Hold on to Your Hardwoods Because Carpeting Is Making a Comeback

The 1990s wants its floors back.

It may be 2019—nearly 2020, the start of a whole new decade—but, looking at some homes, you wouldn’t guess it. Home trends in recent years take one of two paths: Either they look very pared-down and futuristic, with clean lines and minimalist color palettes, or they look like trends of years past (with a few fresh twists, of course). Don’t believe us? Just think about the conversation pit, retro-looking non–stainless steel sunset bronze appliances, and the appliance garage. This latest potential comeback is pretty divisive, though: Wall-to-wall carpeting.

For years, flooring trends have been all about hardwood floors (or engineered wood flooring). Ripping up carpet and replacing it with clean, bare wood floors—with plenty of types of rugs on top—has been a common theme on renovation shows, and data from the 2019 U.S. Houzz & Home Study of annual renovation trends shows that 43 percent of homeowners who renovated in 2018 purchased non-carpet flooring.

Carpet tends to be difficult to clean, and it’s a huge hassle to remove, so one could easily assume that carpeting is out for good. That’s not necessarily true, though—we once said the same thing about wallpaper, after all, and wallpaper designs have made a shockingly huge comeback. If wallpaper can do it, wall-to-wall carpeting can, too.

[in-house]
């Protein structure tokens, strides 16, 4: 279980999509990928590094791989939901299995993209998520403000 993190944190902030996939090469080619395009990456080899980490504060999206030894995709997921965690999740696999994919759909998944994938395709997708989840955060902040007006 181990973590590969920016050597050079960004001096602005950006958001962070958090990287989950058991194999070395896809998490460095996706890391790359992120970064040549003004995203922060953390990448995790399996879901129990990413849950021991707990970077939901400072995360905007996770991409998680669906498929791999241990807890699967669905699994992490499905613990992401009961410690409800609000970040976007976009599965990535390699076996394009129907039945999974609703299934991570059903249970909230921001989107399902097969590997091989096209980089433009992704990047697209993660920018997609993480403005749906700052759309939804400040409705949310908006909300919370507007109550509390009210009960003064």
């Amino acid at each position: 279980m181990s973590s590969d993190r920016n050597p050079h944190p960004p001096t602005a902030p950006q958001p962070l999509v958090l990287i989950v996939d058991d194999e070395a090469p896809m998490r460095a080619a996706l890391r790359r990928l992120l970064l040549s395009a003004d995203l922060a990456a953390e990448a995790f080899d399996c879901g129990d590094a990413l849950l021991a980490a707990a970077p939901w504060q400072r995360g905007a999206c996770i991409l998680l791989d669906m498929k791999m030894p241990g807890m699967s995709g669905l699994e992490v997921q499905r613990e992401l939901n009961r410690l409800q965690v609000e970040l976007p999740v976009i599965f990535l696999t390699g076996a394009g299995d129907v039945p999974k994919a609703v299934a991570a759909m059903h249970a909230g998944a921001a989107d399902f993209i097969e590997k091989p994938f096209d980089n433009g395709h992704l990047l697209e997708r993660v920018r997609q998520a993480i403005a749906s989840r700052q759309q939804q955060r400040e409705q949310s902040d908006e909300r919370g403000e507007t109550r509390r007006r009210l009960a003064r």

Carpet trends may already be growing: In 2019, real estate company Opendoor put down nearly 1 million yards (984,718 yards, to be exact) of carpeting in the homes it buys and sells. Per Houzz’s report, 17 percent of renovating homeowners in 2018 purchased carpeting. Plus, 50 percent purchased indoor rugs, which could be interpreted as a sign that people are recognizing the limits of hardwood flooring more and more. They want something softer that helps absorb sound, perhaps, something also known as carpeting.

Sure, carpeting is hard to clean (this carpet cleaner solution might help), but once you decide that the wall-to-wall carpeting look isn’t as outdated as you may have thought, carpets actually have some real appeal. According to Beatrice de Jong, consumer trends expert at Opendoor, carpet can actually be stylish. “Carpet can bring a subtle texture or a bold pattern to a room in an unexpected way,” she says.

Plus, carpet can be more family friendly. It offers a softer surface for kids to play on and is easier on adult knees while they interact with low-to-the-ground kids or pets. It can even help sound-proof rooms. “People are still opting for carpet floors in bedrooms, especially upstairs, to quiet the noise,” de Jong says.

Should you cover your floors in wall-to-wall carpeting? Maybe not—that would be an enormous cleaning hassle, even with the help of the best robot vacuum for carpet. But maybe you shouldn’t write off carpet completely, either, particularly in less-trafficked rooms such as bedrooms and offices. After all, no one likes waking up and rolling out of bed to an ice-cold wood floor, right?

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